As readers of these pages well know, both operate automatically, without the need of an operator, on a guiding structure or guideway. They can operate simultaneously on the same infrastructure without loss of benefit to either. The principal reason for choosing one over the other involves the population density at the origin and/or destination locales. For instance, the introduction of additional vehicles into Manhattan in New York City could hardly be considered a positive benefit; whereas a street vehicle would be considered essential to completing the journey in sprawling southern California. Accordingly, I have chosen to eschew either term, and entitle the discussion an inclusive Individual Rapid Transit
I make no claim as the innovator, or original proponent, of any great amount of the material presented. Although, perhaps, some progress in terms of control philosophy is provided. In this connection, this philosophy is applied to a model of the actual traffic on a real freeway (the San Diego Freeway). While considerable more work is still to be done, I believe that it represents an encouraging beginning. Peak traffic of something like 15,000 vehicles per hour is indicated.
To the degree practical, I have attempted to avoid discussion of specific hardware and limit the discussion to requirements as viewed from a system standpoint. However, in order to make clear what is required, some consideration of hardware is inevitable. What I hope to accomplish is to provide an overall operating philosophy. It is not by accident that special emphasis is given to control. I believe that for most people; this is the paramount concern; not the details of guideway, or vehicle construction.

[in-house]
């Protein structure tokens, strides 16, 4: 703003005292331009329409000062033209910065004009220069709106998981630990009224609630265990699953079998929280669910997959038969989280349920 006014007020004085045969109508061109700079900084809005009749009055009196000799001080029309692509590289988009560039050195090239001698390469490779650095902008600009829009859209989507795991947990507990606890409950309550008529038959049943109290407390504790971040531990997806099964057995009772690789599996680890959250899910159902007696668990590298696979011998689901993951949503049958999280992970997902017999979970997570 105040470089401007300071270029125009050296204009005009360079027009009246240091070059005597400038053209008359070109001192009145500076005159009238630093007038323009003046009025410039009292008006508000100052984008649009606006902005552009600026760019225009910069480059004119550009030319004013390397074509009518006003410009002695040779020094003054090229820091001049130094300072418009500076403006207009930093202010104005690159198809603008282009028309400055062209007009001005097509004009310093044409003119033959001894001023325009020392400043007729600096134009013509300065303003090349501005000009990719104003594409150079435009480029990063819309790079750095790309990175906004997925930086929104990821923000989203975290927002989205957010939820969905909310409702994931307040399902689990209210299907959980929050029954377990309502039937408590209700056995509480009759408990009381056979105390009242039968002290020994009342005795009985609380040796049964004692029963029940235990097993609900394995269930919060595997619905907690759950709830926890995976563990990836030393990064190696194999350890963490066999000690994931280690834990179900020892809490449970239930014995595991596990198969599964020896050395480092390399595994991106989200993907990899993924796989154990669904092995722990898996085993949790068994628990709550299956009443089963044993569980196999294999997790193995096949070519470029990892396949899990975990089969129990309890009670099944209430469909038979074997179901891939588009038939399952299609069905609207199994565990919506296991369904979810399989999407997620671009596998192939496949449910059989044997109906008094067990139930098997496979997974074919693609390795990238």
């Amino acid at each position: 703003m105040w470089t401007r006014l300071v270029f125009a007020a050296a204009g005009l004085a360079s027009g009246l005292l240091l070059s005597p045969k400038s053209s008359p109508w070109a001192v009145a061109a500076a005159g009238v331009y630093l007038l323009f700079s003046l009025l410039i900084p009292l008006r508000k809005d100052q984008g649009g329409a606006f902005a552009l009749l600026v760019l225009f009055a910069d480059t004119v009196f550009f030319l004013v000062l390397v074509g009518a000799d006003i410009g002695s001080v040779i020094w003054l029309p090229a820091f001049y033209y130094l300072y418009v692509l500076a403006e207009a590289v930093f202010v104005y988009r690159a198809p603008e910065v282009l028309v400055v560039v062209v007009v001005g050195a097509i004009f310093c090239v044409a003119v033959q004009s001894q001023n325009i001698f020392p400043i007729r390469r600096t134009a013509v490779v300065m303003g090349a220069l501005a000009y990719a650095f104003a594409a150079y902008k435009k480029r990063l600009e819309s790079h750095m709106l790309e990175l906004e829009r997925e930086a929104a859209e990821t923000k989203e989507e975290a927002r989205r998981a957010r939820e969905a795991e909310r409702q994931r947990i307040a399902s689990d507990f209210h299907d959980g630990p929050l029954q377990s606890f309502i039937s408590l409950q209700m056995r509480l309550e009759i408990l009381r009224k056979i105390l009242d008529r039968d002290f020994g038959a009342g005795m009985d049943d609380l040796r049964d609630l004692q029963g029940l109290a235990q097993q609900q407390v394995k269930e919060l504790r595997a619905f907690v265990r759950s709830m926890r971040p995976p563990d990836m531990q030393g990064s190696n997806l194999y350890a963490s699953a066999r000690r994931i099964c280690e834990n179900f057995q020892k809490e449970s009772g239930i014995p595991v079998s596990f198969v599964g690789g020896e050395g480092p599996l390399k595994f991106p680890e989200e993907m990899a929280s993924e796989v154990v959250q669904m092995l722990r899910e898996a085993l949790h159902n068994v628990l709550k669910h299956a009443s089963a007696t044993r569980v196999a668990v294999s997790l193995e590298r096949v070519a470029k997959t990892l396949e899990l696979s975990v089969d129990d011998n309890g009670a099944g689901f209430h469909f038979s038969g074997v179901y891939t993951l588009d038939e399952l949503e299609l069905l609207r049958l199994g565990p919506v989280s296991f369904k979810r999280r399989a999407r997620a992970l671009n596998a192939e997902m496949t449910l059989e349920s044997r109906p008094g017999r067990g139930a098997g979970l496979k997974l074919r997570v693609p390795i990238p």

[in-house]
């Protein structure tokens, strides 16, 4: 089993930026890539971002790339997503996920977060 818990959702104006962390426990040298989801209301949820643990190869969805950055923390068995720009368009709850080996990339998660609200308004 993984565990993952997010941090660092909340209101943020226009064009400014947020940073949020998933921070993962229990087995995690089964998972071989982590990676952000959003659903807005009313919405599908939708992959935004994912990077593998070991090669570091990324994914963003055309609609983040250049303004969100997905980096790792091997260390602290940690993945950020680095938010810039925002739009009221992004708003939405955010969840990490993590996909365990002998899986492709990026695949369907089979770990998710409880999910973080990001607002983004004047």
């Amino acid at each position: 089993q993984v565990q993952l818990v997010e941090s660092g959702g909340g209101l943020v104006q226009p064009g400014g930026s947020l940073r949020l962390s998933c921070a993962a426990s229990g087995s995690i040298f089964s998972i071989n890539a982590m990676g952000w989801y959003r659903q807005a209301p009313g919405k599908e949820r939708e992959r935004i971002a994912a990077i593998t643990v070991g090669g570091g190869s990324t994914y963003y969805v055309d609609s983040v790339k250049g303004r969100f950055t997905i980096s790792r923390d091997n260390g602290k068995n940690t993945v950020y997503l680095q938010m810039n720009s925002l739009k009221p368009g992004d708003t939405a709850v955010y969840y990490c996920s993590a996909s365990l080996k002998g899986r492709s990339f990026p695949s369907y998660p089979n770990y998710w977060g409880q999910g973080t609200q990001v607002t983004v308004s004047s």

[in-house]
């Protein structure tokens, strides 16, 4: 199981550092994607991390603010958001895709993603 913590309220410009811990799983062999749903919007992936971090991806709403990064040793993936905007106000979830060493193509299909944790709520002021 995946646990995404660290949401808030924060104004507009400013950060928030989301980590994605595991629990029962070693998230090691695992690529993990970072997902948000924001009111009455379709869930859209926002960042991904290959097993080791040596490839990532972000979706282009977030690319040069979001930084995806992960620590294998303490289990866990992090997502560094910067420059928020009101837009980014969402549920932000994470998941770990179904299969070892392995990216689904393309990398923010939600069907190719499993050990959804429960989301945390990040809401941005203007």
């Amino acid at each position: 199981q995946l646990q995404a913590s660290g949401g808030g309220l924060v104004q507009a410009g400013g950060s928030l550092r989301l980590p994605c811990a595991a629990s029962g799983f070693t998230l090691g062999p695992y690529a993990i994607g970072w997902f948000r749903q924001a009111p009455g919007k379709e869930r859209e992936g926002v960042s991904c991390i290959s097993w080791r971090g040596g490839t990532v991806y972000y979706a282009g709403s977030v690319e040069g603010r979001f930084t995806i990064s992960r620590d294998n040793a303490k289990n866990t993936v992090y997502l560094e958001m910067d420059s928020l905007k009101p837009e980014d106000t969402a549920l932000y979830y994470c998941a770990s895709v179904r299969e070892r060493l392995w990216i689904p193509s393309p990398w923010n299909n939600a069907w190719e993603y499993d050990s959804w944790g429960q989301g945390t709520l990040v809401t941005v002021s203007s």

Thus the real purpose is to lay out to a broad audience of elected officials, policy makers, influential private citizens, and the general public the many advantages of a transit approach along these general lines. Thus to many here, much of what is said is old hat.
While no particular design advocated, I am not without prejudice. This shows up perhaps most clearly in the rather insistent stance on the necessity of the palletted variant of dualmode (i.e., the car-ferry approach). At least for initial installations, I feel the arguments for this are compelling. However, I do understand that this is not a universally shared opinion.